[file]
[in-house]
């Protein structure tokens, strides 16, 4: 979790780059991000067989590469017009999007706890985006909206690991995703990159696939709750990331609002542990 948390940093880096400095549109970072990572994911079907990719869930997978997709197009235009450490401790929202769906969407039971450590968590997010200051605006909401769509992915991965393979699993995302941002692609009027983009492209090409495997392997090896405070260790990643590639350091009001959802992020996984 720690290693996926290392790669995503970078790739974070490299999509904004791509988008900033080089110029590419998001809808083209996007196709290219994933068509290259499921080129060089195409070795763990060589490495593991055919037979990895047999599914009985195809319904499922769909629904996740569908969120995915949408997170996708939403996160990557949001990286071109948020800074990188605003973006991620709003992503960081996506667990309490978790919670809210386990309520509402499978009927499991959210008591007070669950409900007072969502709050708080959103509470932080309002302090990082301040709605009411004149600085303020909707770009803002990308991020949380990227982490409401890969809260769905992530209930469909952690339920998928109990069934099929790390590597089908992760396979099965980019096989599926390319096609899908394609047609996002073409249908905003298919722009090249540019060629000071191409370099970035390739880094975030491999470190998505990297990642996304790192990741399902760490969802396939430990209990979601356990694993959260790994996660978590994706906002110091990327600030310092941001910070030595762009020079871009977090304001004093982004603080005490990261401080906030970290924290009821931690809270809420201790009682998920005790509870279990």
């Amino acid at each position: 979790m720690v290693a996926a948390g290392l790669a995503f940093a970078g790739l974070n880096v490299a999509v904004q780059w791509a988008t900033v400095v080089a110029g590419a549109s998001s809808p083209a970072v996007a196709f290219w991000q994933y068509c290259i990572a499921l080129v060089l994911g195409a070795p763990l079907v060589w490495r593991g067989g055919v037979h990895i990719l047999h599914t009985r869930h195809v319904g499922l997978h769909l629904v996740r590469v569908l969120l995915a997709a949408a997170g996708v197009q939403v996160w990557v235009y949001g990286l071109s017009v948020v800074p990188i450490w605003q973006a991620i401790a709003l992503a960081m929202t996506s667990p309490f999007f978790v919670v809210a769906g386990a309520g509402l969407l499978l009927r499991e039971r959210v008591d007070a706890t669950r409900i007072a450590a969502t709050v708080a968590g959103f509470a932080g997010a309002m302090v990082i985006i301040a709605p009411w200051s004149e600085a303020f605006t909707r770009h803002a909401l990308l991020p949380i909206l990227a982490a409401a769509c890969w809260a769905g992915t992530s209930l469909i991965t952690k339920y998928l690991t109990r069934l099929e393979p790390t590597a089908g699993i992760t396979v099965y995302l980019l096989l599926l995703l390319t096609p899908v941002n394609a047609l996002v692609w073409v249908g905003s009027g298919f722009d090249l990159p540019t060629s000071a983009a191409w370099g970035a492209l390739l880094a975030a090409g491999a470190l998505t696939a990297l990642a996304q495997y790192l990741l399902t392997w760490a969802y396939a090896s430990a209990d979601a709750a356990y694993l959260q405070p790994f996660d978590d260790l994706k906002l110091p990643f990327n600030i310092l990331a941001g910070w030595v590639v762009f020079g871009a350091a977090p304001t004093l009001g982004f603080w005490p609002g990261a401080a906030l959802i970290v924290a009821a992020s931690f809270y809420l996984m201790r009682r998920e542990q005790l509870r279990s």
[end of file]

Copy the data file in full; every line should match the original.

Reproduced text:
[in-house]
């Protein structure tokens, strides 16, 4: 979790780059991000067989590469017009999007706890985006909206690991995703990159696939709750990331609002542990 948390940093880096400095549109970072990572994911079907990719869930997978997709197009235009450490401790929202769906969407039971450590968590997010200051605006909401769509992915991965393979699993995302941002692609009027983009492209090409495997392997090896405070260790990643590639350091009001959802992020996984 720690290693996926290392790669995503970078790739974070490299999509904004791509988008900033080089110029590419998001809808083209996007196709290219994933068509290259499921080129060089195409070795763990060589490495593991055919037979990895047999599914009985195809319904499922769909629904996740569908969120995915949408997170996708939403996160990557949001990286071109948020800074990188605003973006991620709003992503960081996506667990309490978790919670809210386990309520509402499978009927499991959210008591007070669950409900007072969502709050708080959103509470932080309002302090990082301040709605009411004149600085303020909707770009803002990308991020949380990227982490409401890969809260769905992530209930469909952690339920998928109990069934099929790390590597089908992760396979099965980019096989599926390319096609899908394609047609996002073409249908905003298919722009090249540019060629000071191409370099970035390739880094975030491999470190998505990297990642996304790192990741399902760490969802396939430990209990979601356990694993959260790994996660978590994706906002110091990327600030310092941001910070030595762009020079871009977090304001004093982004603080005490990261401080906030970290924290009821931690809270809420201790009682998920005790509870279990």
């Amino acid at each position: 979790m720690v290693a996926a948390g290392l790669a995503f940093a970078g790739l974070n880096v490299a999509v904004q780059w791509a988008t900033v400095v080089a110029g590419a549109s998001s809808p083209a970072v996007a196709f290219w991000q994933y068509c290259i990572a499921l080129v060089l994911g195409a070795p763990l079907v060589w490495r593991g067989g055919v037979h990895i990719l047999h599914t009985r869930h195809v319904g499922l997978h769909l629904v996740r590469v569908l969120l995915a997709a949408a997170g996708v197009q939403v996160w990557v235009y949001g990286l071109s017009v948020v800074p990188i450490w605003q973006a991620i401790a709003l992503a960081m929202t996506s667990p309490f999007f978790v919670v809210a769906g386990a309520g509402l969407l499978l009927r499991e039971r959210v008591d007070a706890t669950r409900i007072a450590a969502t709050v708080a968590g959103f509470a932080g997010a309002m302090v990082i985006i301040a709605p009411w200051s004149e600085a303020f605006t909707r770009h803002a909401l990308l991020p949380i909206l990227a982490a409401a769509c890969w809260a769905g992915t992530s209930l469909i991965t952690k339920y998928l690991t109990r069934l099929e393979p790390t590597a089908g699993i992760t396979v099965y995302l980019l096989l599926l995703l390319t096609p899908v941002n394609a047609l996002v692609w073409v249908g905003s009027g298919f722009d090249l990159p540019t060629s000071a983009a191409w370099g970035a492209l390739l880094a975030a090409g491999a470190l998505t696939a990297l990642a996304q495997y790192l990741l399902t392997w760490a969802y396939a090896s430990a209990d979601a709750a356990y694993l959260q405070p790994f996660d978590d260790l994706k906002l110091p990643f990327n600030i310092l990331a941001g910070w030595v590639v762009f020079g871009a350091a977090p304001t004093l009001g982004f603080w005490p609002g990261a401080a906030l959802i970290v924290a009821a992020s931690f809270y809420l996984m201790r009682r998920e542990q005790l509870r279990s």